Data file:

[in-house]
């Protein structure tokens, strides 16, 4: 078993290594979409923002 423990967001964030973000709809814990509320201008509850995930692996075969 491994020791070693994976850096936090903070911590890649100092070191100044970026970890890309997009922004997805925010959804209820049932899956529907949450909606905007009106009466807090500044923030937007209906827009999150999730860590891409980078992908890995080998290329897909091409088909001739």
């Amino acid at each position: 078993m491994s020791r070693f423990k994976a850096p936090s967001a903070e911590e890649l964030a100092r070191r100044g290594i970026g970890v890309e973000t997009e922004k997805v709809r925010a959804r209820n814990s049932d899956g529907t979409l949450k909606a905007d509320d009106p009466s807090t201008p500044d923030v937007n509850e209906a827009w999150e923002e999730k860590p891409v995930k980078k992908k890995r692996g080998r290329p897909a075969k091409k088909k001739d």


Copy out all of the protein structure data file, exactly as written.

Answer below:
[in-house]
């Protein structure tokens, strides 16, 4: 078993290594979409923002 423990967001964030973000709809814990509320201008509850995930692996075969 491994020791070693994976850096936090903070911590890649100092070191100044970026970890890309997009922004997805925010959804209820049932899956529907949450909606905007009106009466807090500044923030937007209906827009999150999730860590891409980078992908890995080998290329897909091409088909001739």
């Amino acid at each position: 078993m491994s020791r070693f423990k994976a850096p936090s967001a903070e911590e890649l964030a100092r070191r100044g290594i970026g970890v890309e973000t997009e922004k997805v709809r925010a959804r209820n814990s049932d899956g529907t979409l949450k909606a905007d509320d009106p009466s807090t201008p500044d923030v937007n509850e209906a827009w999150e923002e999730k860590p891409v995930k980078k992908k890995r692996g080998r290329p897909a075969k091409k088909k001739d």